Date of Award


Document Type

Campus Access Dissertation

Degree Name

Doctor of Philosophy (PhD)



First Advisor

Edward Alan Miller

Second Advisor

Kyungmin Kim

Third Advisor

Susan McFadden


On any given day, 3.9% to 4.2% of the US population can be found residing in nursing homes, and as such, research has focused on identifying underlying factors associated with nursing home utilization. However, one important factor is missing from the extant literature, religiosity, defined as one’s religious beliefs and behaviors. Religiosity is important to consider due to its salience in the lives of most Americans, with 81% reporting a belief in God (Gallup, 2022), 76% engaging in prayer, and with older adults exhibiting the highest levels of involvement in religious activities (Pew Research Center, 2014a, 2014b, 2015).

This study examined the relationship between three dimensions of religiosity (organizational, non-organizational, and intrinsic) and nursing home utilization. It also assessed the relationship between religiosity and number of nights spent in a nursing home. Furthermore, potential mediating (health behaviors) and moderating (sex, race/ethnicity) factors were examined. A total of 7,564 respondents (> 51 years) from the 2006 wave of the Health and Retirement Study, with no prior nursing home use, were assessed every two years, until 2014.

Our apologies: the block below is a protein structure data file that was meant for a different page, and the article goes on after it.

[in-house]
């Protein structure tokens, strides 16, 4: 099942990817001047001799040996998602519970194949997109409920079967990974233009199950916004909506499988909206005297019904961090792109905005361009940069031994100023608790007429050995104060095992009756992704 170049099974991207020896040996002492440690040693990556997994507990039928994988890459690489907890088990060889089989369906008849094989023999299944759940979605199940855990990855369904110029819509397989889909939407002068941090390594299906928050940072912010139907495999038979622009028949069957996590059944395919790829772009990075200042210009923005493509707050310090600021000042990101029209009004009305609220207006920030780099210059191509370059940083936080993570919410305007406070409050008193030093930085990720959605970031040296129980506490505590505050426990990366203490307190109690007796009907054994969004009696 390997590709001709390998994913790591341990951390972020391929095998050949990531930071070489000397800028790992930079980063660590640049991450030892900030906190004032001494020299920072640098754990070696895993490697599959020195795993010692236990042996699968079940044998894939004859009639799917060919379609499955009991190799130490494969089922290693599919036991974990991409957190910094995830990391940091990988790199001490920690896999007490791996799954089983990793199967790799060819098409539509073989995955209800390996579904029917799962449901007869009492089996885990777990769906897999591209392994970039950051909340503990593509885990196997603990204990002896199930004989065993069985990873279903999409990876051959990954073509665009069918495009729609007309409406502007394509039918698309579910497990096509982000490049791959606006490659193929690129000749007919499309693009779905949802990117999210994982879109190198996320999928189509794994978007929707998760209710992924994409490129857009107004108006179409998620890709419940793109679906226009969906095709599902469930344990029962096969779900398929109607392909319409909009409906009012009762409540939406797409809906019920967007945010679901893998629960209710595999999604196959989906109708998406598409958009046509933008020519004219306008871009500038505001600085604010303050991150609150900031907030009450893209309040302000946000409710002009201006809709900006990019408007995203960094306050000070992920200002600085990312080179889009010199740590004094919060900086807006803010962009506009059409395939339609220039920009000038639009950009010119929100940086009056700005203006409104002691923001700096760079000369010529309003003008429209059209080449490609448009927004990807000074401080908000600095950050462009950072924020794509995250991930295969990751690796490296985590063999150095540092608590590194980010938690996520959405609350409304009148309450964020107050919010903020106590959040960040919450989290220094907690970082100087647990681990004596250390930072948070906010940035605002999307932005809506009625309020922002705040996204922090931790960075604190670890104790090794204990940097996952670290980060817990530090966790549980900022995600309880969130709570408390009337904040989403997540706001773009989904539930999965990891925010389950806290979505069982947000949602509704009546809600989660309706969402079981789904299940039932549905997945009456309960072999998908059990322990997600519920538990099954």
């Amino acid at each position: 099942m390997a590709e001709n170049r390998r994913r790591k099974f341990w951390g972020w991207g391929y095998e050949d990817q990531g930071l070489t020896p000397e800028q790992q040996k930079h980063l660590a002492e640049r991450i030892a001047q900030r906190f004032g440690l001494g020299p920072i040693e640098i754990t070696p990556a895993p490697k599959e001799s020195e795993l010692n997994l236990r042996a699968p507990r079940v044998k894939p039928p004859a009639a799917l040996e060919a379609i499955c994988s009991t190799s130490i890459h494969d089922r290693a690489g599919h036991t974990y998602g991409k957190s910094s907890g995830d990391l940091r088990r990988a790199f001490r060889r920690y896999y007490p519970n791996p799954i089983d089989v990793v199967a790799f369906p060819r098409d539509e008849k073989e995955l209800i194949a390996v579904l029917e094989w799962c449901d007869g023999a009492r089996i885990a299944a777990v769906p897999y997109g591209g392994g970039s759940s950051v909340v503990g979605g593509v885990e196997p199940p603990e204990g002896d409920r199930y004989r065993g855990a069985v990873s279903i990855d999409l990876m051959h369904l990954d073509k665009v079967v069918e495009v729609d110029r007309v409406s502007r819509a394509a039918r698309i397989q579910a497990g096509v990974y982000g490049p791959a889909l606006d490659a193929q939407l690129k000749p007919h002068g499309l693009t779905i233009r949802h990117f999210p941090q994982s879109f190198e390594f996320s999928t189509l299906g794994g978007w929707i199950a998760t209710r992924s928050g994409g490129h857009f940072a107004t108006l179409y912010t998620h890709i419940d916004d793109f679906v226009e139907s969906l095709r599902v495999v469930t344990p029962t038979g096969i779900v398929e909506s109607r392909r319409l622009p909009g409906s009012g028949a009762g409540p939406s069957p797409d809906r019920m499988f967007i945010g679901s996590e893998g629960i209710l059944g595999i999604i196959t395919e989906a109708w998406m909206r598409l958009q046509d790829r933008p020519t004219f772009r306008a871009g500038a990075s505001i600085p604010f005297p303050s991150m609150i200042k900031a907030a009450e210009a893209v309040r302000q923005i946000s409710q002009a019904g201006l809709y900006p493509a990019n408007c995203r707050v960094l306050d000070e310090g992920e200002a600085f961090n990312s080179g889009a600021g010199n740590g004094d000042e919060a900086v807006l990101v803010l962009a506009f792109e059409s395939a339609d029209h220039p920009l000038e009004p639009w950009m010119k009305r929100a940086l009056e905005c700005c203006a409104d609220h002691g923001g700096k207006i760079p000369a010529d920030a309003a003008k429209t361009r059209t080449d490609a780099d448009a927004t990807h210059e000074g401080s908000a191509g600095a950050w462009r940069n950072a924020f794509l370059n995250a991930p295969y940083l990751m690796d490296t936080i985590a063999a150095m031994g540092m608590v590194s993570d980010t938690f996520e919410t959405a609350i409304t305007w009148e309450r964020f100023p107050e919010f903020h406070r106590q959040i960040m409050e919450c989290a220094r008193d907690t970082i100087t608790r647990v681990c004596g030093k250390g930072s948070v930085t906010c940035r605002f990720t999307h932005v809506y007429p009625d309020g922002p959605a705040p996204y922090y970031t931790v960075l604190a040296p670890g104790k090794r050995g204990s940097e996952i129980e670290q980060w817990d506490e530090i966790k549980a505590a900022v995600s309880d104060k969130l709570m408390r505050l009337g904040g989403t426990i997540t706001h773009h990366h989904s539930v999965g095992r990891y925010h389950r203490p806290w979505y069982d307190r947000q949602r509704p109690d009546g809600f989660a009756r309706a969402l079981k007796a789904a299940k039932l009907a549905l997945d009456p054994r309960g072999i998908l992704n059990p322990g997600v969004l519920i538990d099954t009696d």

Generalized Estimating Equations Multinomial Logistic Regressions were used to model the relationship between religiosity and subsequent NH use, and Binomial Poisson Regressions were employed to examine the relationship between religiosity and number of nights spent in a nursing home, while controlling for other factors. Results indicate that high levels of organizational religiosity (e.g., service attendance), compared to moderate and low levels, are associated with higher rates of nursing home utilization (B = 0.13, p < .001), while higher levels of non-organizational religiosity (e.g., private prayer) are associated with a lower likelihood of nursing home use (B = -0.03, p < .05). No relationship was found between intrinsic religiosity and nursing home use and any dimension of religiosity and number of nights spent in a nursing home. Furthermore, while health behaviors were not found to have a mediating effect, sex and race did serve as moderators in these relationships. The positive association between service attendance and nursing home utilization may reflect the sharing of information about available resources through one’s social support networks, including congregations. In contrast, individuals who were more likely to pray independently, may lack the social support provided by congregations, and as a result, experience more limited knowledge transfers about available resources.


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